… is from page 2 of Carlo Lottieri’s “Introduction” to the 2009 collection of some essays by the late, brilliant Bruno Leoni, entitled Law, Liberty and the Competitive Market  (Carlo Lottieri, ed.) (footnote deleted; original emphasis):
Economics offered to [Bruno] Leoni a key to understand how a large society works, and how by its autonomous dynamism it can produce relations, rules, languages, and so on. Studying the market economy, he perceives the opposition between spontaneous order and planning, and in this way he understands how such a contrast is significant even for the origins of the legal norms. Leoni’s idea of a law able to protect individual liberty has its roots in the market – i.e., in the firm conviction that only by overcoming the political monopoly that has dominated the modern age (the state) is it possible to rediscover the law, entrusting it with its most authentic function.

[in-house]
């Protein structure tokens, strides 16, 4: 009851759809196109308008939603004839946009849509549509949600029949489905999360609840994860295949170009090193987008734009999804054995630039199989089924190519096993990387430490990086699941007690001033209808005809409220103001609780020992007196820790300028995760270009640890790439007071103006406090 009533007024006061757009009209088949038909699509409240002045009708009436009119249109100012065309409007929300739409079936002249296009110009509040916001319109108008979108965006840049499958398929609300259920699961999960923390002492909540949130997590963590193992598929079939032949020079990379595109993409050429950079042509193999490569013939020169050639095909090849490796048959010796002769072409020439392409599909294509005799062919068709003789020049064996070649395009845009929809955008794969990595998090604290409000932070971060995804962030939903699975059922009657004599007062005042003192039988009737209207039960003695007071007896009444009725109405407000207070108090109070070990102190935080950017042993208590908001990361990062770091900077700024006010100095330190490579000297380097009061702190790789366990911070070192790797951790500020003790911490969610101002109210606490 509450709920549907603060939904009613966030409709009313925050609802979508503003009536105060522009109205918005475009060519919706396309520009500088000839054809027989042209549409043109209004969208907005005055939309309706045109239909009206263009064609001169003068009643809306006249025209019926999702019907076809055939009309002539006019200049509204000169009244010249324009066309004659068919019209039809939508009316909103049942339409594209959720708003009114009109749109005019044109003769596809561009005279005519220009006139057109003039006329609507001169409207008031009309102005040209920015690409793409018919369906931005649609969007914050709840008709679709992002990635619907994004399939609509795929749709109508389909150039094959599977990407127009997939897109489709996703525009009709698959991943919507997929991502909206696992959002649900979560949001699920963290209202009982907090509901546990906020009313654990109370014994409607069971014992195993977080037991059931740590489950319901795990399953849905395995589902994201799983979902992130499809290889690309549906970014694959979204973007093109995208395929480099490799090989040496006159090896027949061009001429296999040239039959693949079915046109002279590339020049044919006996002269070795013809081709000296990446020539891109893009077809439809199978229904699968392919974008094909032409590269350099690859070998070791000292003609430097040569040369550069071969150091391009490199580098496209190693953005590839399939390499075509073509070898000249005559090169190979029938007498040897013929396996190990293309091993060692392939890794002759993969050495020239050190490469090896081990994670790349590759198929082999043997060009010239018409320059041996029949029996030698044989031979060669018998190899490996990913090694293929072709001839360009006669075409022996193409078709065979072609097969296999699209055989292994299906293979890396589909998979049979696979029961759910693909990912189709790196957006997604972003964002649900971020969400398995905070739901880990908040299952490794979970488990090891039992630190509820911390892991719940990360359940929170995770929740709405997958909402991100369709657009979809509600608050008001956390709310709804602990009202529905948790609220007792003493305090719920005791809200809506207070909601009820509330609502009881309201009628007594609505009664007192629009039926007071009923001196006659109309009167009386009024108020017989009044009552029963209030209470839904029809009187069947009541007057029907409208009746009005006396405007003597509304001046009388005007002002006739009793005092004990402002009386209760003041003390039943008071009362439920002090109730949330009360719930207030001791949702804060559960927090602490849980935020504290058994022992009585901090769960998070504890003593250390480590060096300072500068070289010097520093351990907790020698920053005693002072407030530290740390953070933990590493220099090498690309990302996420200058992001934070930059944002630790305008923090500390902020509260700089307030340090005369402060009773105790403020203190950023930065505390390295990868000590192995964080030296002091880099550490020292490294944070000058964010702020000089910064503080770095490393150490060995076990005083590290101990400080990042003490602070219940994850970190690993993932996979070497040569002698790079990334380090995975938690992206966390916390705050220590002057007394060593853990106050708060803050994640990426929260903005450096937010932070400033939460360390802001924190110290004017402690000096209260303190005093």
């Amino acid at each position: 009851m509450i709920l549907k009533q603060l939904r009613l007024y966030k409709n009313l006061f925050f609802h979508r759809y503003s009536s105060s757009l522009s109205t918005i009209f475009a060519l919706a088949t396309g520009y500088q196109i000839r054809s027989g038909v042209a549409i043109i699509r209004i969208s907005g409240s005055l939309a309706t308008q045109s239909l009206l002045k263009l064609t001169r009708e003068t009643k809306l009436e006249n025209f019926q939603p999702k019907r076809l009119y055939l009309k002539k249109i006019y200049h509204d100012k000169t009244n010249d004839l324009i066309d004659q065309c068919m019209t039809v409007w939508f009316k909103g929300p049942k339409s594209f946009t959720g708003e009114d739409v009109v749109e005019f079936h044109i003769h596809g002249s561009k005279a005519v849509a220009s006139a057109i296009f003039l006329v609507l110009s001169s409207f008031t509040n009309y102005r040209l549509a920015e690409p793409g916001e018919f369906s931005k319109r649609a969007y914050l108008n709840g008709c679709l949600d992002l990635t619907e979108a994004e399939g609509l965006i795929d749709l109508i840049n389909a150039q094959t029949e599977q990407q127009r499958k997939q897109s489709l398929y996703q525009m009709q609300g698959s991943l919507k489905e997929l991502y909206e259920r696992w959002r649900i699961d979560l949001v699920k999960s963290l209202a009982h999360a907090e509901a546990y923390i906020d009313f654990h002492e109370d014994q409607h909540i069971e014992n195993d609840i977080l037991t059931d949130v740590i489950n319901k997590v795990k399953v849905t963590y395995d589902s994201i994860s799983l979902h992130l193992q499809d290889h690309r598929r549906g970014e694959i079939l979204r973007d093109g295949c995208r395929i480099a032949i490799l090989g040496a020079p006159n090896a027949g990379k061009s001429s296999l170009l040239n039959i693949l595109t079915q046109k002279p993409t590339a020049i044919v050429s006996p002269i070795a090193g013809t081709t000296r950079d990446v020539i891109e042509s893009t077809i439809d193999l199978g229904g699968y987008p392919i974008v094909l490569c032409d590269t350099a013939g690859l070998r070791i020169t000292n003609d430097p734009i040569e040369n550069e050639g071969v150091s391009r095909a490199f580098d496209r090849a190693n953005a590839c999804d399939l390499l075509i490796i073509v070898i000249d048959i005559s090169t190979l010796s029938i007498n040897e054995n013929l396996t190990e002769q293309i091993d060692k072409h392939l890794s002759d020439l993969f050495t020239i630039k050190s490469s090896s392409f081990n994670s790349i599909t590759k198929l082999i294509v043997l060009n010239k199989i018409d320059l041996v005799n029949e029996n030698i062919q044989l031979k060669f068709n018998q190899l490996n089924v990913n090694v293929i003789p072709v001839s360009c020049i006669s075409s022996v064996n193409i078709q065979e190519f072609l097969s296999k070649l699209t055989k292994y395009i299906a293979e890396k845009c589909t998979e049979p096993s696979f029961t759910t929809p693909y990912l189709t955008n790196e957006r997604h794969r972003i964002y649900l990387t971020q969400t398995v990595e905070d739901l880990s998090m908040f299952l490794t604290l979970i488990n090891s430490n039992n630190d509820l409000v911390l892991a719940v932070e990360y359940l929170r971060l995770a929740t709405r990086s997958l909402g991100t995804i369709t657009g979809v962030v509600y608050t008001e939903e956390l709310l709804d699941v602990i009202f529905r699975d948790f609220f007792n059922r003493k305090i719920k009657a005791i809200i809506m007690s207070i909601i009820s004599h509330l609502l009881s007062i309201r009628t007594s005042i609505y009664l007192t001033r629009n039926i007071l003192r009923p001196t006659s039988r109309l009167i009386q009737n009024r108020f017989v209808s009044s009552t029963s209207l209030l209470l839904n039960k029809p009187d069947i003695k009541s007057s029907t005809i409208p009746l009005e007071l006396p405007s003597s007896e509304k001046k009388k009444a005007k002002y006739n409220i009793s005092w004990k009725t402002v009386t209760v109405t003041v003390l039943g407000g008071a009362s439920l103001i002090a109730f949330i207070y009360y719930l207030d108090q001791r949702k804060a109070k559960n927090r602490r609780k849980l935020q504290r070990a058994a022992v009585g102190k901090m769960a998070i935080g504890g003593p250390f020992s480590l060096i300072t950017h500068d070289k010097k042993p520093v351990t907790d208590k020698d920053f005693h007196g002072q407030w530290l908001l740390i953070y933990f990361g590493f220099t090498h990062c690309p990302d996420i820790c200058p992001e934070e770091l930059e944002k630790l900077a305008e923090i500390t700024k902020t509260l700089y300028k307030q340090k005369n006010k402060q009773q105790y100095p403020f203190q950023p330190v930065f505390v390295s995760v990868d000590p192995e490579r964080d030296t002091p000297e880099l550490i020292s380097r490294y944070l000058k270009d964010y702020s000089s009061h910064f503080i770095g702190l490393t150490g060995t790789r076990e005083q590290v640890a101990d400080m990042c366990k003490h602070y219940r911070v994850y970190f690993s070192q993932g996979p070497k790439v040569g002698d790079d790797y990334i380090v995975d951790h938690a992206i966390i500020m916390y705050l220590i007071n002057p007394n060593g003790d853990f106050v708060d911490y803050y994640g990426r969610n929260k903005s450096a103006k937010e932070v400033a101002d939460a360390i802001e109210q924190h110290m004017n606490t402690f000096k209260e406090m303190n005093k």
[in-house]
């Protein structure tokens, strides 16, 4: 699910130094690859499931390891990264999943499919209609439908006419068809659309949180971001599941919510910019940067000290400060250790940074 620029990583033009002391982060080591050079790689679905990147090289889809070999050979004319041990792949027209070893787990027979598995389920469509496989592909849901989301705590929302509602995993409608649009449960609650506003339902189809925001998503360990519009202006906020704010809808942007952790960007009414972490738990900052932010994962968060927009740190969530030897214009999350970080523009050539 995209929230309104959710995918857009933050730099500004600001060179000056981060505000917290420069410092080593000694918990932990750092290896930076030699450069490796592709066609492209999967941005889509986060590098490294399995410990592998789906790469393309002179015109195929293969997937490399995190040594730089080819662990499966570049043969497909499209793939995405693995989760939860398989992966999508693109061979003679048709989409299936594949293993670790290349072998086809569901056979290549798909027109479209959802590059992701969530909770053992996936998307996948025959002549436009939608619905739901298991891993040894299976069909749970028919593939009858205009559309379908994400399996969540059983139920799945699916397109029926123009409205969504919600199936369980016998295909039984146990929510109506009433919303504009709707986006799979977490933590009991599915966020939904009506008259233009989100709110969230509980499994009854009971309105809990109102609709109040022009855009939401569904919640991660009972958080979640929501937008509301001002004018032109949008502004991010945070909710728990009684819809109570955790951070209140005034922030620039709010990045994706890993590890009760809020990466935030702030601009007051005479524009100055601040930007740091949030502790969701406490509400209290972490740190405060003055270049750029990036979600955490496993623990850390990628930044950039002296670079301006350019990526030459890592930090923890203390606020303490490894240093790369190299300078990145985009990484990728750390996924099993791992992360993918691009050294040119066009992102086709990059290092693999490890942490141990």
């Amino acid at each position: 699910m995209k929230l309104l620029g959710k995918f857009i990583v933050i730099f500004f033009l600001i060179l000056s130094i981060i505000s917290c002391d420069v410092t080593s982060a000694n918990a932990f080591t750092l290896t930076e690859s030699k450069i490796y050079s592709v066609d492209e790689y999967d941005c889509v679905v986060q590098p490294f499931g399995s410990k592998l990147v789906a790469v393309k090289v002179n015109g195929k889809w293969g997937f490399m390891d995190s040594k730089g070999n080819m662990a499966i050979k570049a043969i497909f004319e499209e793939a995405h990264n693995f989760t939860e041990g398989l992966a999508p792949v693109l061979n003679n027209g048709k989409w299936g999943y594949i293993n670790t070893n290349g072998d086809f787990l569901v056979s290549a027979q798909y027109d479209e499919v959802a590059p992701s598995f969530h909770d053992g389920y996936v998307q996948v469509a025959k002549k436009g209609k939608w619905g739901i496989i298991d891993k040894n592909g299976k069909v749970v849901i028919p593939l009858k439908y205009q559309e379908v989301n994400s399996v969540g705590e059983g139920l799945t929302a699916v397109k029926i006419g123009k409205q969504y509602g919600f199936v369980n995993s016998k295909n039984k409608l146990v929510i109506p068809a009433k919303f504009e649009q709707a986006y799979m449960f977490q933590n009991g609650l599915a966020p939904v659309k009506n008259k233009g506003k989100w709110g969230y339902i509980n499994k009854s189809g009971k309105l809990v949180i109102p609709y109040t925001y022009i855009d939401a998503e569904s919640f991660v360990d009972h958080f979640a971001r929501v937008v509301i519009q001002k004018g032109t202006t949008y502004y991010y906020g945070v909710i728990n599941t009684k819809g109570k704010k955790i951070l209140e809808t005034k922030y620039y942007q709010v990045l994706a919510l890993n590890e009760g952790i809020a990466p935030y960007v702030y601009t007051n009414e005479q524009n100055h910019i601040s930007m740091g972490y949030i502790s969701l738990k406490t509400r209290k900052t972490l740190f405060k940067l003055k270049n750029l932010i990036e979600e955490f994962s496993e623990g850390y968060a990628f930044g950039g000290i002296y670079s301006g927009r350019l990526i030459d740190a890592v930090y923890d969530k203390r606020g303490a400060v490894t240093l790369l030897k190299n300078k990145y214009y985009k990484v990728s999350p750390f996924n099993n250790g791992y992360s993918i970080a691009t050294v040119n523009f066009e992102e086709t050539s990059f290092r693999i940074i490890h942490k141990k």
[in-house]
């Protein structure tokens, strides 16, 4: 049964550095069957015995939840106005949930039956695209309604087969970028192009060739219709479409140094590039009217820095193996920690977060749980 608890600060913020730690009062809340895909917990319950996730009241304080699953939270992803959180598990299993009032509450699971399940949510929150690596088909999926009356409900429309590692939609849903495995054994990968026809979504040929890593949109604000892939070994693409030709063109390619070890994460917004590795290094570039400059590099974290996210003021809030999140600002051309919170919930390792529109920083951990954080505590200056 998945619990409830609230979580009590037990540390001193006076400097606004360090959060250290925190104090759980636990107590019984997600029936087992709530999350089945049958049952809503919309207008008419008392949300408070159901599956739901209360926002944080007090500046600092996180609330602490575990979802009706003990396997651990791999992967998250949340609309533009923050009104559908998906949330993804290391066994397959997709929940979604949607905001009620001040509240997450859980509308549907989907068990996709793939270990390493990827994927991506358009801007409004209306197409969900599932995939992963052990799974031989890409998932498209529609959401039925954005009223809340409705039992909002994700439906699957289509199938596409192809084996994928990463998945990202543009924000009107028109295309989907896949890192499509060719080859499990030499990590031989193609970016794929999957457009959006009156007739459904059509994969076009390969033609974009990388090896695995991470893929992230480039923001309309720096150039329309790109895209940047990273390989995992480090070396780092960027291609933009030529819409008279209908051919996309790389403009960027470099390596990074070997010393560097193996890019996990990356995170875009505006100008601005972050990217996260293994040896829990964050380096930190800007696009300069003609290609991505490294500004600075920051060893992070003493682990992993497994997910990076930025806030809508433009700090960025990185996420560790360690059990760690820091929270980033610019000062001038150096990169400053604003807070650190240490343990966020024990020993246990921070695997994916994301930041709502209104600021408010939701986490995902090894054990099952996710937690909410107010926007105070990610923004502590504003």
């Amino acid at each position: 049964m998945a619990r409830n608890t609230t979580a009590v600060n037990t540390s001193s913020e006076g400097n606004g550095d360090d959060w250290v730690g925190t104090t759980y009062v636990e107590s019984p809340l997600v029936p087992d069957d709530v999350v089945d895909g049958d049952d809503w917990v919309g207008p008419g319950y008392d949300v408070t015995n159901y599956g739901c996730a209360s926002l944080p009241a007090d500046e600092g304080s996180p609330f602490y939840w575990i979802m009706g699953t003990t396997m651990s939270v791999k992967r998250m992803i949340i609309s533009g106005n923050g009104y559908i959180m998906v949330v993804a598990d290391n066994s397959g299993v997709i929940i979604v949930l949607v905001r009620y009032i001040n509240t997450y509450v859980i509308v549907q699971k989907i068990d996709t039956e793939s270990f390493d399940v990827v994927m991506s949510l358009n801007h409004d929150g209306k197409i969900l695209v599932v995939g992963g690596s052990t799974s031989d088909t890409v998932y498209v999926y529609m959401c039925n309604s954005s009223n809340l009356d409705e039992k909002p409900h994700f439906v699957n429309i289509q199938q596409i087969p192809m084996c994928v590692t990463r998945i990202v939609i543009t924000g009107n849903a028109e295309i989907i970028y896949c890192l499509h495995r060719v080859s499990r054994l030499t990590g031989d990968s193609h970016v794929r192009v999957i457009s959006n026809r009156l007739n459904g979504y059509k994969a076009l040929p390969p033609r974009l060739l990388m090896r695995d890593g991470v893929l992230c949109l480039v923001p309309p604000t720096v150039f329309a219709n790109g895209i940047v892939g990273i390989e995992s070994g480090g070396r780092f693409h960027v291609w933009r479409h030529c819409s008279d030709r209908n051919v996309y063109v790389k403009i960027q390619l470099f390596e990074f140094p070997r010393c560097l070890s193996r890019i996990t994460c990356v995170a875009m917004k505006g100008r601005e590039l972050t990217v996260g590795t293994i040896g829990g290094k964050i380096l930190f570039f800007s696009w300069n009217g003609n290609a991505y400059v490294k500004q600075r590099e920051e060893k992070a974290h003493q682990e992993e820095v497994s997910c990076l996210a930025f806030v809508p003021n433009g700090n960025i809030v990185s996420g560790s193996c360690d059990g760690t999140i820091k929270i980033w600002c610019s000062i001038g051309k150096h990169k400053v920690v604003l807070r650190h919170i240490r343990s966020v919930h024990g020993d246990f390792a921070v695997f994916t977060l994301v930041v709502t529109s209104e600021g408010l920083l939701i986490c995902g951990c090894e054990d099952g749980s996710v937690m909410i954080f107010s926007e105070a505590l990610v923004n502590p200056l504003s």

DBx: Most people today believe that “law” and “legislation” are synonyms for each other, and that the phenomena to which each refers are commands issued by the state – commands issued to determine the behaviors of individuals most of whom are either inert blobs or self-destructive fools, and the rest of whom are predators. The fact that regularly observed rules of behavior – laws – emerge spontaneously among individuals going about their daily affairs is unknown to most people. The common but incorrect notion today is that society is engineered by the state through the “laws” that it issues. The uncommon but correct understanding is that the state is incapable of making laws; it can make only legislation. And whatever you think of the state’s record of legislating, you fall into error if you believe that the state makes law.